Commandedby veteran spaceflyer Lee Archambault, Discovery?sSTS-119 mission will launch seven astronauts toward the space station todeliver the outpost?s last set of U.S. solar arrays. Four spacewalks arescheduled during the two-week spaceflight. The mission will also ferry Japaneseastronaut Koichi Wakata to the space station, where he will replace NASAspaceflyer Sandra Magnus as a member of the outpost?s three-person crew.

Spacestation mission managers, meanwhile, are tackling several issues to prepare theoutpost for Discovery?s arrival this month and the planned shift to a larger,six-person crew later this year. They range from a recentvibration event associated with a Jan. 14 thruster firing to ongoing, butnot insurmountable, glitches with new life support equipment.

NASA spacestation program manager Mike Suffredini said he is confident the glitches willbe resolved and the station ready to support the first six-person crew in lateMay as planned.

Suffridinisaid that while the vibrations on Jan. 14, which occurred during a routineRussian thruster firing to boost the space station?s orbit, werestronger than the acceptable limits, they did not cause any structural damage tothe outpost. During the two-minute, 22-second engine burn, the space station?scurrent skipper Michael Fincke of NASA reported that the outpost shook morethan he?d ever seen in his two increments aboard, but he did not hear creaks orgroans from the structure, he added.

A videofrom a camera inside the station showed items shaking back and forth.

?You cansee things were moving around pretty good,? Suffredini said.

But despitethe shaking, the event did not impact the space station?s 15-year design lifetime,he added.

Earliertoday, space station managers in Russia and at NASA?s Mission Control in Houstoncanceled another planned thruster firing planned Wednesday. The next maneuver may take place sometime in March, Suffredini said.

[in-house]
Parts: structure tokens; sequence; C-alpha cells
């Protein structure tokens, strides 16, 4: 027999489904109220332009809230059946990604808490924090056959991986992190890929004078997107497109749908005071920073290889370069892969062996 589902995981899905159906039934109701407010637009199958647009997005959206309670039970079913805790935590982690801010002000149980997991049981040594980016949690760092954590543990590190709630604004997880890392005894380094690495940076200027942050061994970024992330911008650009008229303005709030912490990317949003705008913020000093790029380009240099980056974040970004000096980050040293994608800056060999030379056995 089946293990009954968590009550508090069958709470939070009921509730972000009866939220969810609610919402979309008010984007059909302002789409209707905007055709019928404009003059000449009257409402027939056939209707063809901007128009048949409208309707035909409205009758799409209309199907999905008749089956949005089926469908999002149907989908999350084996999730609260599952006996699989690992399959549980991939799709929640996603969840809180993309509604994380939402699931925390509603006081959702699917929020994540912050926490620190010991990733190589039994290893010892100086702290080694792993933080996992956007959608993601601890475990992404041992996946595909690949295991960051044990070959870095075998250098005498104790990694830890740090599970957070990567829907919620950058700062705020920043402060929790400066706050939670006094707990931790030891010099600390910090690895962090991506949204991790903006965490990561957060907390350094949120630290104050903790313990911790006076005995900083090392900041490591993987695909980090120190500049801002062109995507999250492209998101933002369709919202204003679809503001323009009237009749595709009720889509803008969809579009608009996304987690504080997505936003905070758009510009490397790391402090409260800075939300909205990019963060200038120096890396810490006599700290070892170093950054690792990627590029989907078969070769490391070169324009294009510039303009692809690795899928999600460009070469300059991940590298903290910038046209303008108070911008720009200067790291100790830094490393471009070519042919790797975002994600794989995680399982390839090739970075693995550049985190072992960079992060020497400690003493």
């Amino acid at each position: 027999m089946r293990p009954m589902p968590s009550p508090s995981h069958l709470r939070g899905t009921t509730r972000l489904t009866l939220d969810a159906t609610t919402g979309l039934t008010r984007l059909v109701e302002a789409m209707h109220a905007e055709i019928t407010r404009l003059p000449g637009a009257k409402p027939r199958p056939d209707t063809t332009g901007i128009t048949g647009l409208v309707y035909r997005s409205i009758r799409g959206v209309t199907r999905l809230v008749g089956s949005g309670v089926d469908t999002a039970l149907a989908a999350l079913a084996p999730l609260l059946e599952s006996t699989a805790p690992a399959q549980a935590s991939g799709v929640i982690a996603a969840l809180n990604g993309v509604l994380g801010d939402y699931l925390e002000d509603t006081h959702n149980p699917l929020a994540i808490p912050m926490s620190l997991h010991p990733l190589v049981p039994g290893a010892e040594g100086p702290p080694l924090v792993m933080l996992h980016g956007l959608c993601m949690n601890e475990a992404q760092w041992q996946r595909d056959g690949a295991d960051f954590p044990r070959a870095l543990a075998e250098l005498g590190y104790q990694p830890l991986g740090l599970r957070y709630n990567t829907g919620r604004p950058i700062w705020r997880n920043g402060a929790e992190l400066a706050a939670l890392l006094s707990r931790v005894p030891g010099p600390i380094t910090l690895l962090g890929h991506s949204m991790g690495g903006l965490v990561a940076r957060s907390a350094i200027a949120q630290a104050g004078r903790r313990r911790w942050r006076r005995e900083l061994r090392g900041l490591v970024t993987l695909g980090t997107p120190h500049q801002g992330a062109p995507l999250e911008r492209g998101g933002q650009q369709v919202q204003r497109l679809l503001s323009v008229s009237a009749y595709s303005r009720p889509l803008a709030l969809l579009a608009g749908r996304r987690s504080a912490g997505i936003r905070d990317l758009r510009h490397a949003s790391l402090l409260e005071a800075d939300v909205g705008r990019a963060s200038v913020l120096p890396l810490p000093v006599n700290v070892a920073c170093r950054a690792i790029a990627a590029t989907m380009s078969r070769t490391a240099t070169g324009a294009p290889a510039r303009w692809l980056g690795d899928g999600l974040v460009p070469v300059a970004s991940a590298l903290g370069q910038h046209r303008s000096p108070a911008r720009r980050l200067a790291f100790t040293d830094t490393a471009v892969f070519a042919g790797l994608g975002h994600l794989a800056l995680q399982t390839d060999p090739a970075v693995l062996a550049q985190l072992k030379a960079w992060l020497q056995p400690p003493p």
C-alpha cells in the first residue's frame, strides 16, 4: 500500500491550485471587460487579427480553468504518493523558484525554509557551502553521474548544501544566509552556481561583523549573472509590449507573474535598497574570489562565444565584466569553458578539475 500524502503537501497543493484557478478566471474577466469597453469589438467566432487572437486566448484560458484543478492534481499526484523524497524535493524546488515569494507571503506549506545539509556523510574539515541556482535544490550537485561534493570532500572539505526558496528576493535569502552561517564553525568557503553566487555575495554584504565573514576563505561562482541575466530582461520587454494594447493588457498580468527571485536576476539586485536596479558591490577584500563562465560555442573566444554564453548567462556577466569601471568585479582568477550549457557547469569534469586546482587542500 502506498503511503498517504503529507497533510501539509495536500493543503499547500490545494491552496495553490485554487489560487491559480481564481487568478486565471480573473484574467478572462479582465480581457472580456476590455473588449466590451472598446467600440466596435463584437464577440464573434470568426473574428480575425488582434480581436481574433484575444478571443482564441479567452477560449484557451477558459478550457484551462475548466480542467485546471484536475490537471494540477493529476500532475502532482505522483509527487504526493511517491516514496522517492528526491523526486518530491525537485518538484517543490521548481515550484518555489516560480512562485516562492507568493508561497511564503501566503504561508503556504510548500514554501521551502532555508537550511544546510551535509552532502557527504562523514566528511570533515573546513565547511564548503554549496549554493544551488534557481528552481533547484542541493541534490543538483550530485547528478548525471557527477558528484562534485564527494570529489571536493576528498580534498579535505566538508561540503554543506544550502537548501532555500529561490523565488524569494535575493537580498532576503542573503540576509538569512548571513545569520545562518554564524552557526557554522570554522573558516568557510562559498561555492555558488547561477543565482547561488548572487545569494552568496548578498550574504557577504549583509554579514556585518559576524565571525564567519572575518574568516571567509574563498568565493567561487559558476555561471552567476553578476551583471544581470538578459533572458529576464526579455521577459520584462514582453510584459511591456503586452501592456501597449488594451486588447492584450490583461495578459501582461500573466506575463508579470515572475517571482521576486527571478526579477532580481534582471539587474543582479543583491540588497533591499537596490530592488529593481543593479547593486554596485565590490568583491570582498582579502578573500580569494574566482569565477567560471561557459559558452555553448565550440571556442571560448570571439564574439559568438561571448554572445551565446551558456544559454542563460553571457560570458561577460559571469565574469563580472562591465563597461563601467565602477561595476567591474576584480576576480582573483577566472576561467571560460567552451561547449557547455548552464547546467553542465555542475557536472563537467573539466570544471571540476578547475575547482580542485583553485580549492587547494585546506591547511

Discovery?sSTS-119 mission is NASA?s first of up to six planned shuttle flights for 2009.They include one final flight to overhaulthe Hubble Space Telescope and a series of space station constructionmissions.

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Tariq Malik

Tariq is the Editor-in-Chief of and joined the team in 2001, first as an intern and staff writer, and later as an editor. He covers human spaceflight, exploration and space science, as well as skywatching and entertainment. He became's Managing Editor in 2009 and Editor-in-Chief in 2019. Before joining, Tariq was a staff reporter for The Los Angeles Times covering education and city beats in La Habra, Fullerton and Huntington Beach. In October 2022, Tariq received the Harry Kolcum Award for excellence in space reporting from the National Space Club Florida Committee. He is also an Eagle Scout (yes, he has the Space Exploration merit badge) and went to Space Camp four times as a kid and a fifth time as an adult. He has journalism degrees from the University of Southern California and New York University. You can find Tariq at and as the co-host to the This Week In Space podcast with space historian Rod Pyle on the TWiT network. To see his latest project, you can follow Tariq on Twitter @tariqjmalik.